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Dear World & Everyone In It

Last Thursday in Oxford I went to the launch of Nathan Hamilton’s new Bloodaxe anthology Dear World & Everyone In It. There weren’t very many people there — I think it was competing with something else that evening — which is a shame. I think readers outnumbered the audience, which is probably representative of UK poetry in general.

Nathan Hamilton described his introductory essay ‘Fossils on Mars’ as “playful” before reading from it, but this understates its combativeness in places.  As well as discussing some of the ideas behind “The Anthology”, and about anthologising at all, Hamilton covers much of the concerns of the poetics of the ‘younger poets in the UK’ which the anthology (loosely) represents. It’s also quite funny. The anthology is worth getting hold of just for the essay. This said, he mostly read the lighter sections in Blackwells, before reading some poems of Marianne Morris. Then there were readings from Tamarin Norwood, Sarah Howe and Katharine Kilalea.

Tamarin Norwood read all four poems of hers in the anthology, from a strange system of “rotary stapling”, as well as long prose piece that I think was called “Oh”. I forget. It is strange how Norwood’s poems seemed less strange when read.

Sarah Howe read her poem ‘The present classification’ from the anthology, plus a few others that aren’t included in Dear World…. (I remember one about Pythagoras talking from behind a curtain.)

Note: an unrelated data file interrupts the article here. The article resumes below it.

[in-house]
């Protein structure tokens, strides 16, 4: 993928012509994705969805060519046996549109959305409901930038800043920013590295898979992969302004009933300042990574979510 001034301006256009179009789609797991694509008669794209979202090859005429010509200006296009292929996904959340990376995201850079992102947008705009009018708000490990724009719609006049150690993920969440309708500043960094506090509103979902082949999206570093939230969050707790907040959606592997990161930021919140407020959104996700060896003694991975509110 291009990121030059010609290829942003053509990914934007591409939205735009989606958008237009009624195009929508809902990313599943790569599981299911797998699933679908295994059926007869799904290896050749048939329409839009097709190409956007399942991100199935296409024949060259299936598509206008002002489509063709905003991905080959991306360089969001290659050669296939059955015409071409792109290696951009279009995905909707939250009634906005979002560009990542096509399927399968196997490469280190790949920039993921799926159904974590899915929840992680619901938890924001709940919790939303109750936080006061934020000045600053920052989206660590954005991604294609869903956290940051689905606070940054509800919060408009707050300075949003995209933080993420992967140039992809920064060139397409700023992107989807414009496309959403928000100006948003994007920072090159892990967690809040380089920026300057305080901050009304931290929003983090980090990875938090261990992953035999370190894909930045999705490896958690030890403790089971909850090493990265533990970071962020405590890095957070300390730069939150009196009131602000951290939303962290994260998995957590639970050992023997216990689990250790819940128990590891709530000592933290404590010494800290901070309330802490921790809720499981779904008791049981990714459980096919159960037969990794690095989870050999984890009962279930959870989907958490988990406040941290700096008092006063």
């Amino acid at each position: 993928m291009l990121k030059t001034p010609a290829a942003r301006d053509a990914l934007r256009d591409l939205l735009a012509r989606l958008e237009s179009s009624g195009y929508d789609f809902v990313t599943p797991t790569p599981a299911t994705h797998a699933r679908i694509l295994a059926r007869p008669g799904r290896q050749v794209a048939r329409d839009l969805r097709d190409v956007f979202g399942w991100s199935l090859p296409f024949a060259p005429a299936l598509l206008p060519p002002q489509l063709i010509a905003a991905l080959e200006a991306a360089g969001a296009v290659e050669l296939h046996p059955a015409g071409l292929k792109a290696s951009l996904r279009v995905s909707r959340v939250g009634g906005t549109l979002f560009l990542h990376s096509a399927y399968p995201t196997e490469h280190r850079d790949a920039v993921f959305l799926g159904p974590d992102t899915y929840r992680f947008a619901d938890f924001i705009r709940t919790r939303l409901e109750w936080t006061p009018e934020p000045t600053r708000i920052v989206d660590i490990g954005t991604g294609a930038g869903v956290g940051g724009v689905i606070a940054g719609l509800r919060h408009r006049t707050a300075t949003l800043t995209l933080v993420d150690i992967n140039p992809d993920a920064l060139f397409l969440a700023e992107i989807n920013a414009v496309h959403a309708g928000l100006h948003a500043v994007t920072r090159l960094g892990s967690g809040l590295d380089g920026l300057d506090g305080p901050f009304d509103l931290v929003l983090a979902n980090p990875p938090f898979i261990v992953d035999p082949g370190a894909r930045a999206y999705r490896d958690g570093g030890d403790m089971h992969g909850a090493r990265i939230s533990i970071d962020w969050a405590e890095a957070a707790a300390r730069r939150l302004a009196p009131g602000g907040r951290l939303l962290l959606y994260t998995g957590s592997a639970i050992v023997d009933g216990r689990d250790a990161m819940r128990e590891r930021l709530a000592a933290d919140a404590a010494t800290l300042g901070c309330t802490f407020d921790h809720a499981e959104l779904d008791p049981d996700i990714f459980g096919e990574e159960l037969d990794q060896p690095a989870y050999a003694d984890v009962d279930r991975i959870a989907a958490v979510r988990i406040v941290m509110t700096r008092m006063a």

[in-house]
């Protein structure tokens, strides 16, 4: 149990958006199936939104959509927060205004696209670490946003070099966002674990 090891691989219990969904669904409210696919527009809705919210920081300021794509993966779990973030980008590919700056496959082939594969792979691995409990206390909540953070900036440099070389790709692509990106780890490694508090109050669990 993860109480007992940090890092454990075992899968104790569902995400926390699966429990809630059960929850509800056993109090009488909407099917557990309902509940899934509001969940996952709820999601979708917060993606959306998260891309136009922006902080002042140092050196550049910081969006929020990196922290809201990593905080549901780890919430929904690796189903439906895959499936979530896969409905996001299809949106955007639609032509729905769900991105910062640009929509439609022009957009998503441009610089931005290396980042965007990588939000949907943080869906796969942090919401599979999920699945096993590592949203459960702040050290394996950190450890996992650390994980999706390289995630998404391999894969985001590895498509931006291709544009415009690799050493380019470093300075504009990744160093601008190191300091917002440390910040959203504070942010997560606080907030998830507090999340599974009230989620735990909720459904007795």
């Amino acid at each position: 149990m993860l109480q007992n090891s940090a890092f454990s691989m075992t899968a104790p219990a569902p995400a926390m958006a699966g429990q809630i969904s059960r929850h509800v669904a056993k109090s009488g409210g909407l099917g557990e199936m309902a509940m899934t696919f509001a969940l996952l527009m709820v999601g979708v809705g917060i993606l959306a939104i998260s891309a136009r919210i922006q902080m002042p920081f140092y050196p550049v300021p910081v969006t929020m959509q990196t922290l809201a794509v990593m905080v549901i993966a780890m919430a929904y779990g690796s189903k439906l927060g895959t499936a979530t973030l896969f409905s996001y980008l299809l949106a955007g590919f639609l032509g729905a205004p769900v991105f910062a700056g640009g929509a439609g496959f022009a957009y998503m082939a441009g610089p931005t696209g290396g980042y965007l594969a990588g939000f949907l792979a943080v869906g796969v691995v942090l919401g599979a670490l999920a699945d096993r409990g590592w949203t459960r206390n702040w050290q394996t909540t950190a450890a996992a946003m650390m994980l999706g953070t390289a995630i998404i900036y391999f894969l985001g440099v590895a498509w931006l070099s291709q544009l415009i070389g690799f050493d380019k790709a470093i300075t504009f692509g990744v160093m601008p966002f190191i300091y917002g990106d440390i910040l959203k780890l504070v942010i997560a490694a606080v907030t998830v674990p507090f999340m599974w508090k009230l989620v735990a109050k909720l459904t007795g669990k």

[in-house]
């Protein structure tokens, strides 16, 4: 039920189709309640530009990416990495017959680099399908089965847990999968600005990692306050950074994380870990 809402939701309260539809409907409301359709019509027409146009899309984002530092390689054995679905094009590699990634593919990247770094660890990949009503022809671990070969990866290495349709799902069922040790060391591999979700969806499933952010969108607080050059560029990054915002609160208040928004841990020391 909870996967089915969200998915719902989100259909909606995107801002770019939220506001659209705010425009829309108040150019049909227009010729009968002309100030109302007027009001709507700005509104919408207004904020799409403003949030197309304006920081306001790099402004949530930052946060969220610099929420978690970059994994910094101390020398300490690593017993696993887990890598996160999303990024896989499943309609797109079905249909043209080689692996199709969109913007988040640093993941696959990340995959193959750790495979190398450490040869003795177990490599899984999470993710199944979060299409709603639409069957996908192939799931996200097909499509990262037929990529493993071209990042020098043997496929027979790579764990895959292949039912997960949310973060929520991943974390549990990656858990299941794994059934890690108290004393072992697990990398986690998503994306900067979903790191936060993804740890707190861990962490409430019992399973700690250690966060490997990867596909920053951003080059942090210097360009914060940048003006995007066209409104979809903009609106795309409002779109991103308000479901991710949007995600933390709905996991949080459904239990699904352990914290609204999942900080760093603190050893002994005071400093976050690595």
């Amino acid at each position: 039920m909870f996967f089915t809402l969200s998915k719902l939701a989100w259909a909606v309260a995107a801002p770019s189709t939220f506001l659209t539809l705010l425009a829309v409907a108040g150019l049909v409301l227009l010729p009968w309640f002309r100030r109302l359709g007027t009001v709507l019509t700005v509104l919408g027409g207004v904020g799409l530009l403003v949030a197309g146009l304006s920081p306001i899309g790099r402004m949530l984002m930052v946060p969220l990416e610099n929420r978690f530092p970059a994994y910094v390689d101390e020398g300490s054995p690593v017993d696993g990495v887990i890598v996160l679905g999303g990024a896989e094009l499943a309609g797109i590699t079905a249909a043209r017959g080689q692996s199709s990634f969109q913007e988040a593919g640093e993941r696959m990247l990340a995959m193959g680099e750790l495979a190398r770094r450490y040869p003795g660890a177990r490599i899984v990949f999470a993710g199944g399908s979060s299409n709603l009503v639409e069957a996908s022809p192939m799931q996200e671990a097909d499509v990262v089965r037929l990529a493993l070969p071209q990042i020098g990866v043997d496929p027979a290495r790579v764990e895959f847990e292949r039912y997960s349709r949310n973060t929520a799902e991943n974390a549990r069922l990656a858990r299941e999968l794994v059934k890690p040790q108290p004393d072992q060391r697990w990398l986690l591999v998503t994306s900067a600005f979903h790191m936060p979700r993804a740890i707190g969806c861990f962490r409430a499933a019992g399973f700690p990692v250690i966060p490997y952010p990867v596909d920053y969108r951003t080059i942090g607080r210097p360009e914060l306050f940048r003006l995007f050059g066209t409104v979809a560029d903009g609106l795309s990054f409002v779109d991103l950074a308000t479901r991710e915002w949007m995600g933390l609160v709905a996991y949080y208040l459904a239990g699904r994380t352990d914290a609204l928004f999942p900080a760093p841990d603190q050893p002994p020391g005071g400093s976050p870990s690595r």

Katharine Kilalea explained her ideas behind a forthcoming pamphlet (with Hamilton’s Eggbox?) ‘House for the Study of Water’, which I almost enjoyed more than the poems. I think this is just because I like to hear poets talk about their ideas and their practice. She read with a sort of nervy casualness after putting her glasses down onto a chair. ‘Hennecker’s Ditch’ is in the anthology, which is great because it’s my favourite poem from the last couple of years. (It was a shame she didn’t read it.)


I wonder, with a lot of the poems in the anthology, if the prevailing trend of ‘young’ contemporary poetry has overtaken criticism, in that the frameworks commonly used to respond to poetry are completely redundant. This is mostly because many of these poems incorporate their own criticism; they anticipate and out maneuvre the reader’s responses. Probably the avant garde of any artform at any given time is always ahead of criticism. I wonder, first of all, how many of the poets in the anthology write about poetry too. I need to think about this some more.

Adrian Slatcher has a review of the anthology here.